By now, I assume that anyone who was really in love with the Indiana Jones movie would have gone to see #4. If you haven’t seen Indiana Jones and the Crystal
McGuffin, er, Skull, there be spoilers here. The entire blog. I would warn you away from if you haven’t seen the movie yet and still wanted to, but I am doing you a favor. (And let me just stop for a second and to say to those of you who
enjoyed this film… I love you, you know I do. I think you’re smart
and funny and all kinds of great and your hair is really cute today, but I want to know where you got the
crack you used while you were enjoying this film, because clearly, I
This movie was so classically bad, so widely panned, it generated a phrase — "nuking the fridge" — a new way of saying "jumping the shark" — which occurs when a series has "passed [its] peak, since [it has] undergone too many changes to retain
[its ]original appeal, and after this point critical fans often sense a
noticeable decline in the show’s quality."
Near the beginning of the film, Indiana Jones has escaped from the Cold War Russian Bad Guys with Bad Accents in the dessert at area 51, and has managed to find himself in a small town… he goes to the trouble of climbing over a fence, if I remember correctly, and breaking into a house–his plan? To use a telephone to get help. I will go along with that. The initial sequence was bad, the whole magnetic skull thing bad (if you put a cloth over something strong enough to pull coins to it, the magnetization is not going to stop because of a cloth. Or a piece of wood, like the lid to a box. And if the box is lined with something blocking the strong magnetization, then you can’t use magnetization to find the box.)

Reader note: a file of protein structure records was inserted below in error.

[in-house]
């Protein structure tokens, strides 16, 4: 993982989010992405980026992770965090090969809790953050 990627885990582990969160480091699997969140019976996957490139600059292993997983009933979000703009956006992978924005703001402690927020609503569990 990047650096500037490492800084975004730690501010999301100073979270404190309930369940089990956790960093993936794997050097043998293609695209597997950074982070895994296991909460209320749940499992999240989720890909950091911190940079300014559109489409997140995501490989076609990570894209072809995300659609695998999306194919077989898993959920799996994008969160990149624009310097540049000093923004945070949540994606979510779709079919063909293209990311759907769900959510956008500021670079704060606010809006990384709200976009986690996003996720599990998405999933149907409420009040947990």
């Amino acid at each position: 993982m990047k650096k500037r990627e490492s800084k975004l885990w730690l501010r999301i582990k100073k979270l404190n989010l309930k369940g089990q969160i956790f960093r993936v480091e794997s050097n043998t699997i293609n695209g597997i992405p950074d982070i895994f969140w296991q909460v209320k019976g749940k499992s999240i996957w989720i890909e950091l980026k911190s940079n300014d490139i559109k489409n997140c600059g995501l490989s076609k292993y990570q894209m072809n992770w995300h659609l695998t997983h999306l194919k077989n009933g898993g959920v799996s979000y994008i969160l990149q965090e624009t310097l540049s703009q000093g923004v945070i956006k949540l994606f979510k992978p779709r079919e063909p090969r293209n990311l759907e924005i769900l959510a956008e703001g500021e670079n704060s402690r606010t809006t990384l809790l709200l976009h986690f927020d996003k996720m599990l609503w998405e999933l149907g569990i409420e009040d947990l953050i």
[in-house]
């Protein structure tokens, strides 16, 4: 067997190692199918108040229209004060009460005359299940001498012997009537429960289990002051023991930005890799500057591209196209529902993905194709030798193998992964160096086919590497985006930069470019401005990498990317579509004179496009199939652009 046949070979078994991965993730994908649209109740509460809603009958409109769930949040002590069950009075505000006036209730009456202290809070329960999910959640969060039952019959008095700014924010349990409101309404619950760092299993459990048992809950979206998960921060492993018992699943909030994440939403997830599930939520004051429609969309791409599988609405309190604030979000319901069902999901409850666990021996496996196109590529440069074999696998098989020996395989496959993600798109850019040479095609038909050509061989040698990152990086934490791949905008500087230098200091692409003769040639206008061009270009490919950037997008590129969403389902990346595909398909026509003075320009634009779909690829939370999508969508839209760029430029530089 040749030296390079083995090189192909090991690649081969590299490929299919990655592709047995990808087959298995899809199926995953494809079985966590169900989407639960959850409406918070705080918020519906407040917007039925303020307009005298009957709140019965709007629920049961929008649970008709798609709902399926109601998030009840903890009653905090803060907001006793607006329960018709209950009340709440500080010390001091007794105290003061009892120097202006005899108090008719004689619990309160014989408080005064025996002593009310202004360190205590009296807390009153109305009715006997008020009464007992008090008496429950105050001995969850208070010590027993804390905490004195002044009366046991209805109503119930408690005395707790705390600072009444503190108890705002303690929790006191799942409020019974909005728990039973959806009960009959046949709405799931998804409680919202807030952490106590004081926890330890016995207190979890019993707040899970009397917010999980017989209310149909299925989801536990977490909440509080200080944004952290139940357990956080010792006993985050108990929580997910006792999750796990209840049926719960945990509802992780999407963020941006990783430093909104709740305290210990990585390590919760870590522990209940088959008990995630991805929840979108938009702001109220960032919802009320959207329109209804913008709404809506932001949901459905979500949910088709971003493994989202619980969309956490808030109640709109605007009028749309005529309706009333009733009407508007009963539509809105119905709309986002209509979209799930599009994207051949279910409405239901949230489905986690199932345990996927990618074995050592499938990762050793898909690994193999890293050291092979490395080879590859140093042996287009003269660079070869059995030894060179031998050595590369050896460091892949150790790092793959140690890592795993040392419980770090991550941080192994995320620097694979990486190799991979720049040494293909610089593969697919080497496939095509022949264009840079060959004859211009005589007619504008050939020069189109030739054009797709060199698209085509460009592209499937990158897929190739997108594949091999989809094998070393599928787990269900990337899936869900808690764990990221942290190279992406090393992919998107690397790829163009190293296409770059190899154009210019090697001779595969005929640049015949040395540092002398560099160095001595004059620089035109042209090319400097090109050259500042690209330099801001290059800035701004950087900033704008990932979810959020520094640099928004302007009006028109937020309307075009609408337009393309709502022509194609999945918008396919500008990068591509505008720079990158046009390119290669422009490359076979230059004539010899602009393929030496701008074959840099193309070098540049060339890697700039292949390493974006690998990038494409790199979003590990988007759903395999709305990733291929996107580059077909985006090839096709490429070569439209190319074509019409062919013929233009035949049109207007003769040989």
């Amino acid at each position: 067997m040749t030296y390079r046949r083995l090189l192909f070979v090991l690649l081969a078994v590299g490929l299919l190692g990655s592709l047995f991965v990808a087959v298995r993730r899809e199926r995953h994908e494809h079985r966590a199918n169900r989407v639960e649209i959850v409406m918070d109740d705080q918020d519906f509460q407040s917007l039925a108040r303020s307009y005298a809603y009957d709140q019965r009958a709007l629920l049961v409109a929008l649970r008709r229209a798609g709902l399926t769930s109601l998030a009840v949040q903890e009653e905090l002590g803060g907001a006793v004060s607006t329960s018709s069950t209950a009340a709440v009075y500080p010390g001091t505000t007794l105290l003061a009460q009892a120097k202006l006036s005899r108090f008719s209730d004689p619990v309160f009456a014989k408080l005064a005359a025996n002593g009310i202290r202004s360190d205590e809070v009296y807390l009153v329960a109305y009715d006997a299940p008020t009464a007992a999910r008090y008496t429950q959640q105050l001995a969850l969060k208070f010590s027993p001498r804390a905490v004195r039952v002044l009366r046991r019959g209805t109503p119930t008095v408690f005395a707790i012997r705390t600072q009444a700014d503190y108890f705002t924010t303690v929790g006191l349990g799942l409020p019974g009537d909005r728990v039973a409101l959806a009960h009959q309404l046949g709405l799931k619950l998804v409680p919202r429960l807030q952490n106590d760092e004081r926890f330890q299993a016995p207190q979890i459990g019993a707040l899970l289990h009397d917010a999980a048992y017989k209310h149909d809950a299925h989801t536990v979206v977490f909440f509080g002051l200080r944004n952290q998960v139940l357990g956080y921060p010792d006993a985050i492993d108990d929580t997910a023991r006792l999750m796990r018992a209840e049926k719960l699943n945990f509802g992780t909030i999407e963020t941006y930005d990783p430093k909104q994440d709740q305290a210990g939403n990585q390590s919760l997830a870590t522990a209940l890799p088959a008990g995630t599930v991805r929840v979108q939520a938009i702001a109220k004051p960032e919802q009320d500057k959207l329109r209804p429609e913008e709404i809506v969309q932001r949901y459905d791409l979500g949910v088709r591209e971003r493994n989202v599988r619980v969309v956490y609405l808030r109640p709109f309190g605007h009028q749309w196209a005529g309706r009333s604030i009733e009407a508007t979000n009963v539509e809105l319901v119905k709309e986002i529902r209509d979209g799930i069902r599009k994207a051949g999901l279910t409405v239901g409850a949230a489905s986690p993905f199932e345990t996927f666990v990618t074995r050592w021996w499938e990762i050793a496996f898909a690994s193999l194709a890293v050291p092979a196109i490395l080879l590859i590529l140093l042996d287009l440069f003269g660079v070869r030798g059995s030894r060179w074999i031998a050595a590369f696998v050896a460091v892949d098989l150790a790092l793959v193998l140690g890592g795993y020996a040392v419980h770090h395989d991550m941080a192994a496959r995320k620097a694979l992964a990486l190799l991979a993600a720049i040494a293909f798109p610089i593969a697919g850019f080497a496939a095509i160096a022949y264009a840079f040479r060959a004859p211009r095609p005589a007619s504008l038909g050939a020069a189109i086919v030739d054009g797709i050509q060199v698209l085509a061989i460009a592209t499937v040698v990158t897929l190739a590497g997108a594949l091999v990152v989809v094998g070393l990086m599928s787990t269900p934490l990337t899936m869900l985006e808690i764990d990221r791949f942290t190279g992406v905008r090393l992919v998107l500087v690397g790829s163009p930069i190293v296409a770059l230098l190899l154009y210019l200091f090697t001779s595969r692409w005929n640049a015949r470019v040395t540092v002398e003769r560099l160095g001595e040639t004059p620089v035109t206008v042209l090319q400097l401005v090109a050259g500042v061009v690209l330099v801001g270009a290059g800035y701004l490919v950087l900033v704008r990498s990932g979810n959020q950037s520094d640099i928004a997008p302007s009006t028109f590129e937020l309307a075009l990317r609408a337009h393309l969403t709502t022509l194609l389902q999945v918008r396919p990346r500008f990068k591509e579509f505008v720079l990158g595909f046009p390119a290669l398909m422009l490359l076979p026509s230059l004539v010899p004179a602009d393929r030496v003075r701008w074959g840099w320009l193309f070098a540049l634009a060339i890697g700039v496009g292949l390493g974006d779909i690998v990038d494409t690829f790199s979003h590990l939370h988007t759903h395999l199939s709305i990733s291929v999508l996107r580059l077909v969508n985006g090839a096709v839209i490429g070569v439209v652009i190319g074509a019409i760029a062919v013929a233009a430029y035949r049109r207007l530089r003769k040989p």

So okay, I’m going to forgive the opening. Fine. Indy’s inside the house and he then sees that there’s a family sitting in the living room, and on closer inspection, realizes they are mannequins. Indy runs outside, only to have the camera pull back and show that there are plastic people on the lawn, mimicking real people–a child pulling a wagon, I think someone’s mowing or watering a lawn, whatever, all plastic.
Supposedly, the town is filled with mannequins. I’m not entirely sure how he missed all of those as he was making his way to the center of that town, nor why he didn’t choose to break into the house on the very outskirts of town (maybe only the center of town had phone service back then). A loud siren blares, with some sort of loudspeaker announcement that the nuclear blast is imminent.
You know, because those mannequins needed to be told to brace themselves.
So Indy runs back inside (after bumping into one of the nicely painted mannequins–and they needed to be pained… why? exactly who was supposed to be around to care if they were lifelike?)… anyway… he’s running back inside to try to find a solution (because saying, "I am so fucked" at this point in the movie is probably a bad thing) (which is what most of the audience was thinking)… and Indy’s great solution? He climbs into a lead-lined refrigerator (thank you Speilberg for that shot of the "lead lined" on the refrigerator, because without that? your credibility might have been completely questionable) and closes the door just as the nuclear warhead detonates, melting all of the mannequins and destroying the houses.
Whereupon we cut to a scene supposedly far outside the blast zone to see that refrigerator (and no other furniture or real debris) flying through the air and landing and rolling and then Indy popping out of the fridge. Safe.
I’ll be the first to say that story logic? Sometimes can out-maneuver a writer. Sometimes a writer will put in months of work and revisions and the story has evolved in their head to the point where they will give a character a reason for doing something toward the end of the book or movie that is completely illogical when taken in context of the beginning. Sometimes in the process of writing, a writer will figure out a better person "whodunit" or a better villain or a better piece of dialog, whatever, and they’ll have to backtrack, rewrite or polish… and when doing so, small threads or hints from the original plot may be left behind which can screw with the ultimate, final logic. Occasionally people don’t catch it, and it can make a reader not really trust that writer if they are yanked out of the story with conflicting information that’s never resolved; however, most of the time they will forgive the writer a bad sequence or flubbed clue if, ultimately, the story makes sense. If, in the final moment, the emotional journey they traveled on was worth the price of the toll, the reader will be okay.